Not many things in life are as easy as being a parent. I mean kids these days practically raise themselves. Because my children really have it so together, I try to stay in the background as much as possible unless they need my help with something small, like: eating, drinking, dressing, or defecating.
Occasionally they do need guidance because they are only four and two and I try to expel my astuteness as succinctly as possible. It sounds easier than it actually is because I can really drag out an explanation if I’m in my chair of wisdom. That particular chair’s located at a friend’s house where I’ve been known to enjoy a few cocktails, and my kids are mostly at my house so they usually aren’t put through that arduous assault on their listening devices, aka ears. Today was one of those times that a reasonable adult was needed to point my little girl in the right direction and fortunately my wife was the one that was home. Our little angel wants a tattoo. Yes, a freaking tattoo. A freaking tattoo on her freaking back.
It really was a good thing that I wasn’t the one home because for a moment I thought that it’d be cool to have the only preschooler, that I know of, with a tattoo. Her juvenile choice of ink brought me back to earth so I didn’t even try to persuade my wife. She wants candy corn on her shoulder. I mean, let’s be real here, that’s such a time-sensitive piece of body art. It’d just look kind of stupid in April. Besides, the girl’s four-years-old and everyone knows that bad life choices should wait until your at least ten or eleven.
I’m glad that I could be there for my non-branded little girl, again. She’s very smart but my infinite guidance is always waiting in the wings if she needs it. Lucky girl!
Something just didn’t seem right when we arrived at my daughter’s school today. There was a different vibe to the place and an odd odor floated about. The owner of the school walked outside to speak with the mothers and me while we were swapping recipes. This was unusual in itself on two counts. Number one: the teacher usually greeted us; and B. the school actually has an owner.
dictatoreducator advised us that due to a plumbing problem, class was cancelled today. When I attended St. GiveMeYo$ I thoroughly enjoyed surprise days off because of things like snowstorms, water main breaks or faculty arrests, but my daughter reacted quite differently; she was distraught. She couldn’t get it through her pretty little braided head that she was being denied access to HER classroom.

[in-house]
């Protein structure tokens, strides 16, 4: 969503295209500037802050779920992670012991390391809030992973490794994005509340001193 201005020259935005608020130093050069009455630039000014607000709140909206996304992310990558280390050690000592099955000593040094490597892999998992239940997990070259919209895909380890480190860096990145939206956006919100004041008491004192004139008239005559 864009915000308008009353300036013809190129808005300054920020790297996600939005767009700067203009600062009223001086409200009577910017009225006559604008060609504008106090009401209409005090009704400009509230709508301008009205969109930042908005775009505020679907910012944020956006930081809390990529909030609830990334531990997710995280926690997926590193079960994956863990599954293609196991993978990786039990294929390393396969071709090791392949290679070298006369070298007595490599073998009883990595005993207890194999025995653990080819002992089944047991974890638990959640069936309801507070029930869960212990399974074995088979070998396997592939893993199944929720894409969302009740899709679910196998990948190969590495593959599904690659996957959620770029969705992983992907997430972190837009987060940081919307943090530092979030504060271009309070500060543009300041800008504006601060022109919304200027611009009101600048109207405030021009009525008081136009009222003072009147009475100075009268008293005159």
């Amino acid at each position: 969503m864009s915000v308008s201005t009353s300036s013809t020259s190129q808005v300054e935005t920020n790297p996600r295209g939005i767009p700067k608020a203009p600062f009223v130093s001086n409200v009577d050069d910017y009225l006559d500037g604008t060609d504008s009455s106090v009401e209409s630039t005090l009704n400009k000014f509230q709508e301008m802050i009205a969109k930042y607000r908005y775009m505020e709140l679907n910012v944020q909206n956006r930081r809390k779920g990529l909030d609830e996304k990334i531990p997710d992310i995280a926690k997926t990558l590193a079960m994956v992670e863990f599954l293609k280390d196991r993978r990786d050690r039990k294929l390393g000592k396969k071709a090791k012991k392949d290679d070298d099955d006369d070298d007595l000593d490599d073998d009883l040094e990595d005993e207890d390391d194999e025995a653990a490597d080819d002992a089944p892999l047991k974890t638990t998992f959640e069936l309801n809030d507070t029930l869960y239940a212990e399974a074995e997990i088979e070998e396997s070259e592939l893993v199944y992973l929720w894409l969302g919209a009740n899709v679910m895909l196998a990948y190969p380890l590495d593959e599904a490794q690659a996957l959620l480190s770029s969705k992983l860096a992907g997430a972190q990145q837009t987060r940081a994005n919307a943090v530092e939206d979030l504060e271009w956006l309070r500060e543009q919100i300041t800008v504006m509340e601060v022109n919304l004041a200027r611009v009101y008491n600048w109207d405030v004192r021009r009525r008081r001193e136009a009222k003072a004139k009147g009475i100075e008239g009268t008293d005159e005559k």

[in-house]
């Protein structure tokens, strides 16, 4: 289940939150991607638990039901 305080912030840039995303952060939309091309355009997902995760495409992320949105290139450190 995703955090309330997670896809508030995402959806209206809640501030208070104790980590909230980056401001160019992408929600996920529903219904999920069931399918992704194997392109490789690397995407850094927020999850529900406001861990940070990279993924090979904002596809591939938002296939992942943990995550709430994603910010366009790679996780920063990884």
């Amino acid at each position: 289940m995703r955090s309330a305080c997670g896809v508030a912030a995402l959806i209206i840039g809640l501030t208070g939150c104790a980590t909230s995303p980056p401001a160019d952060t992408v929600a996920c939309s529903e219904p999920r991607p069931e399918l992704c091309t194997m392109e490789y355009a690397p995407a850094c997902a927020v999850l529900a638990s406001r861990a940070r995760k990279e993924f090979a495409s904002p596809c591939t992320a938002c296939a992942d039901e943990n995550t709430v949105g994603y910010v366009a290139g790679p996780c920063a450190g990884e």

It took us a little while to walk back to the van because my studicious genius kept stopping to see why she had to be with Daddy and her brother instead of her school friends and teachers. She wanted this nightmare to be over. That’s when my sensitive side took over.
“Honey, school’s closed today. That’s just the way it is.”
“I don’t want it to be closed,” she said. “I’m the star of the week” (a rotating honor was bestowed upon her this week and she obviously looked forward to it).
“Me neither, beautiful, but it’s out of my control and you’ll still be the star of the week tomorrow.”
Unfortunately the conversation didn’t end there.
“Why is my school closed?”
I figured that honesty was the best policy with a four-year-old so I explained that the toilets were broken.
“The kids won’t have to use the toilet,” she said.
Wow, that would be a solution if all the preschoolers adhered to my daughter’s proclaimation. Unfortunately the teachers and the “owner” probably wouldn’t take her word for it so I didn’t bother making this suggestion.
“I’m sorry, big girl, but you can’t go to school today.”
That’s when the water works kicked in. By this time we were at the van and she didn’t want to admit defeat so she refused to climb on in so I lifted her somewhat gently and tried unsuccessfully to get her seated comfortably. She immediately ran the three feet across the van and stood in front of her now screaming brother. I guess he already knows that old statement misery loves company. At this point I considered joining in but decided the best thing to do was distract them and strap her in before she knew what hit her. The hitting her’s only a figure of speech so don’t call the authorities just yet. My “look at the hippo” stunned them just enough to give my ears a break and gave me the opportunity to strap the dejected princess in her car seat.
Her despair really set in as we drove away.
“Someone’s bringing a snack and I’m not going to eat it with my friends,” she said.
That’s when my supreme ingenuity kicked in.
“Would you like to have a special snack with your friend in the seat next to you when we get home?”
Her face lit up and she giggled.
“Daddy, you mean my brother can be my friend and we can have a snack together?”
“Exactly. We can pretend that he’s just your friend and you can have a snack and some juice together.”
At this point the doldrums left the vehicle and she speculated what the snack might be and so did I. Hopefully I could meet her expectations with something out of the ordinary.
Back at the ranch I rustled the kids into the house with promises of a fun snack. They eagerly climbed into their chairs as I filled bowls with trail mix that had M&Ms in it and they were ecstatic.
My daughter’s passion for learning and socializing pleased me to no end, but the fact that a good snack is the only cure for her morose attitude might lead to a weight problem if we have a harsh winter with a lot of snow days this year. Does Jenny Craig have a preschool program?